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IL-18 Antibody, Rabbit MAb

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Expression host: E. coli  
  • Slide 1
10119-H09E-50
10119-H09E-20
50 µg 
20 µg 
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Expression host: E. coli  
  • Slide 1
10119-HNCE-5
10119-HNCE-20
10119-HNCE-100
5 µg 
20 µg 
100 µg 
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Expression host: E. coli  
  • Slide 1
50073-MNCE-50
50073-MNCE-20
50 µg 
20 µg 
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Description: Active  
Expression host: E. coli  
  • Slide 1
90011-C07E-50
90011-C07E-5
90011-C07E-20
50 µg 
5 µg 
20 µg 
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IL18/IL-18/Interleukin 18 AntibodyRelated Products

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IL18/IL-18/Interleukin 18 antibody Background

Interleukin-18 (IL-18, also known as interferon-gamma inducing factor) is a proinflammatory cytokine that belongs to the IL-1 superfamily and is produced by macrophages and other cells. This cytokine can induce the IFN-gamma production of T cells. The combination of IL-18 and IL12 has been shown to inhibit IL4 dependent IgE and IgG1 production, and enhance IgG2a production of B cells. IL-18 binding protein (IL18BP) can specifically interact with this cytokine, and thus negatively regulate its biological activity. IL-18 is an IL-1−like cytokine that requires cleavage with caspase-1 to become active, was found to increase IgE production in a CD4+ T cells-, IL-4− and STAT6−dependent fashion. IL-18 and T cell receptor−mediated stimulation could induce naïve CD4+ T cells to develop into IL-4−producing cells in vitro. Thus, caspase-1 and IL-18 may be critical in regulation of IgE production in vivo, providing a potential therapeutic target for allergic disorders. IL-18 production in primary synovial cultures and purified synovial fibroblasts was, in turn, upregulated by TNF-α and IL-1β, suggesting that monokine expression can feed back to promote Th1 cell development in synovial membrane. Besides, synergistic combinations of IL-18, IL-12, and IL-15 may be of importance in sustaining both Th1 responses and monokine production in RA.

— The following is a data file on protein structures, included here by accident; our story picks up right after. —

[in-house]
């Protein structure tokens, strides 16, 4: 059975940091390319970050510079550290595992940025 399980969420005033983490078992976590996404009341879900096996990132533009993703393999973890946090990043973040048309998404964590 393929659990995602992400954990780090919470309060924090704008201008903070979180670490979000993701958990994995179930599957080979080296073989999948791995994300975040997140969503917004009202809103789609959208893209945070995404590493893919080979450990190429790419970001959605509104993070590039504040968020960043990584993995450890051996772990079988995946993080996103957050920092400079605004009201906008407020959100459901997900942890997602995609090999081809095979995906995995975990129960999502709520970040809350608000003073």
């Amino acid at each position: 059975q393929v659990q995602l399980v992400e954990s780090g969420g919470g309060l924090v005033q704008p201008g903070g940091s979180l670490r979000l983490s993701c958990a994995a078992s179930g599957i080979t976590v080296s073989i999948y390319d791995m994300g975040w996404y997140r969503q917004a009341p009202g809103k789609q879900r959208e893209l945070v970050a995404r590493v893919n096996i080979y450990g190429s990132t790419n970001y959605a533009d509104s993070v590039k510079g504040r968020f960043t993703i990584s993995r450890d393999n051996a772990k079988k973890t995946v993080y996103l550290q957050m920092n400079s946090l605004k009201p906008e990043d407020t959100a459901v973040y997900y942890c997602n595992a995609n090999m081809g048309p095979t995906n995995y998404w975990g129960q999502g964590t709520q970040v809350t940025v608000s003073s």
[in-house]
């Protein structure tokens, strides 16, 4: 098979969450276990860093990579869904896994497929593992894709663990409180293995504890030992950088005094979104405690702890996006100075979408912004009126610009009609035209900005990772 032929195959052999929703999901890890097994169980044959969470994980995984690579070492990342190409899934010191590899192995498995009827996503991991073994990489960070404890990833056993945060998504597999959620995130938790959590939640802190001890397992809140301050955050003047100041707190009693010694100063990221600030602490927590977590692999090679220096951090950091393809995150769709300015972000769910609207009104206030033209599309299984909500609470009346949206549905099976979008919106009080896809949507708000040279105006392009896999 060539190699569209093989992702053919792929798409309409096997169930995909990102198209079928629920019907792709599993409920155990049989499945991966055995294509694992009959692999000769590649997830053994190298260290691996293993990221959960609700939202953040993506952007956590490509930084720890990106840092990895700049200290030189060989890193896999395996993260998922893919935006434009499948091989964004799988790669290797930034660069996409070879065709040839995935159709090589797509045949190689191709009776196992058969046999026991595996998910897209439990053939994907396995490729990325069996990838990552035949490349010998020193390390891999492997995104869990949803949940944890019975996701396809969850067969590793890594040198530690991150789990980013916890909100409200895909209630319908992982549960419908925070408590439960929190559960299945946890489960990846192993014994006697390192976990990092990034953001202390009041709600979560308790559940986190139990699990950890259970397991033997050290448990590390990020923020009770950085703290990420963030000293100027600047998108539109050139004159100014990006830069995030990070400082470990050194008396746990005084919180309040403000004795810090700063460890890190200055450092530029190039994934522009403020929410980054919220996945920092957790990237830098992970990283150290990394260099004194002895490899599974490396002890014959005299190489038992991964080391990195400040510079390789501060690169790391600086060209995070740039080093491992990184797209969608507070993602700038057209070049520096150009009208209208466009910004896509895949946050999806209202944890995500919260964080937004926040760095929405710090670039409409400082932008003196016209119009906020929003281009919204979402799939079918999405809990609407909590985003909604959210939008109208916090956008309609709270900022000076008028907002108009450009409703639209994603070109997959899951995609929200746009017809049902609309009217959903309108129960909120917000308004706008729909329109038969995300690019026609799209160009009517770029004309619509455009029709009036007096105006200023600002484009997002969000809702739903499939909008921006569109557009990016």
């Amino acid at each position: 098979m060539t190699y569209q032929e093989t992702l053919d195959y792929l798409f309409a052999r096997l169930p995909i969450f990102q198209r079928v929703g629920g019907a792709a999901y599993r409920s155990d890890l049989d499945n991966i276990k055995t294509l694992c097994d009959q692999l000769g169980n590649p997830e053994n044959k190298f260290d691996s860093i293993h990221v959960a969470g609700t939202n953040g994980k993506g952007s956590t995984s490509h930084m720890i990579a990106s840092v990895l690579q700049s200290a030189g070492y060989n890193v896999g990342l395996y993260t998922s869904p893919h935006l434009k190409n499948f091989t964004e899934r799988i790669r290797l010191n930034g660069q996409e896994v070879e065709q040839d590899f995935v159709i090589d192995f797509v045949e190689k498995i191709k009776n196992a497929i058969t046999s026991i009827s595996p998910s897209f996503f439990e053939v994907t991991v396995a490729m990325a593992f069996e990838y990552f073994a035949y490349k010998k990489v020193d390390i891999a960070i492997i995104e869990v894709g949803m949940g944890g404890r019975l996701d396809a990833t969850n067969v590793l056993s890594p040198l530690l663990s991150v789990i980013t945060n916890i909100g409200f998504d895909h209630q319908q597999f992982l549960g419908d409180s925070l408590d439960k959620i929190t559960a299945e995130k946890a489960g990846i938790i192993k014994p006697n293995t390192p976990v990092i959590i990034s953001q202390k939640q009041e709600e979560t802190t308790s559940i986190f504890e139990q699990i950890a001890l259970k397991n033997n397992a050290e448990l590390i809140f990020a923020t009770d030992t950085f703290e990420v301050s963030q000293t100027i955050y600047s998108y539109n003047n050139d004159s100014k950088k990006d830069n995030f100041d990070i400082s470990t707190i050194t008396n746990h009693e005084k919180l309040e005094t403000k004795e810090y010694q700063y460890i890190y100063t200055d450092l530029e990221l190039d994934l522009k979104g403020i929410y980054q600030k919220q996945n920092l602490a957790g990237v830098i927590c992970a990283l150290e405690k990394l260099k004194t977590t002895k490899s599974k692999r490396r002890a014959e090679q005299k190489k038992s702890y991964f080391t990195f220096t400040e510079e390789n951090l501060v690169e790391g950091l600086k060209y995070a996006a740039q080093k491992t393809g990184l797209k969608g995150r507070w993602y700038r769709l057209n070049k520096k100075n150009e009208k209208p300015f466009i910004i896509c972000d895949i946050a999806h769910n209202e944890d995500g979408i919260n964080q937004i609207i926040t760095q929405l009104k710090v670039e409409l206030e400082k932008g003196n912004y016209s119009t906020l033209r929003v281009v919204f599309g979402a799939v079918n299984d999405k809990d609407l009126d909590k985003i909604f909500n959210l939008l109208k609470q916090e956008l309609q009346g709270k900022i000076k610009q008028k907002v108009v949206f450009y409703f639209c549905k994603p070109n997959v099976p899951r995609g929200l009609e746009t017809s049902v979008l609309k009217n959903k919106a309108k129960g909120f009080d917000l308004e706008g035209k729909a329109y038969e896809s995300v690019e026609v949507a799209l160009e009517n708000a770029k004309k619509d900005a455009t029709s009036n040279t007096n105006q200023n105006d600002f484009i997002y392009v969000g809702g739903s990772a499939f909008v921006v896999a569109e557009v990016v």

Immune Checkpoint   Immunotherapy   Cancer Immunotherapy   Targeted Therapy

Human IL18/IL-18/Interleukin 18 antibody References
  • Dinarello CA. (1999) IL-18: A TH1-inducing, proinflammatory cytokine and new member of the IL-1 family. J Allergy Clin Immunol. 103: 11-24.
  • Takeda K, et al.. (1998) Defective NK cell activity and Th1 response in IL-18-deficient mice. Immunity. 8(3): 383-90.
  • Gracie JA, et al.. (1999) A proinflammatory role for IL-18 in rheumatoid arthritis. J Clin Invest. 104(10): 1393-401.
  • Please note: All products are "FOR RESEARCH USE ONLY AND ARE NOT INTENDED FOR DIAGNOSTIC OR THERAPEUTIC USE"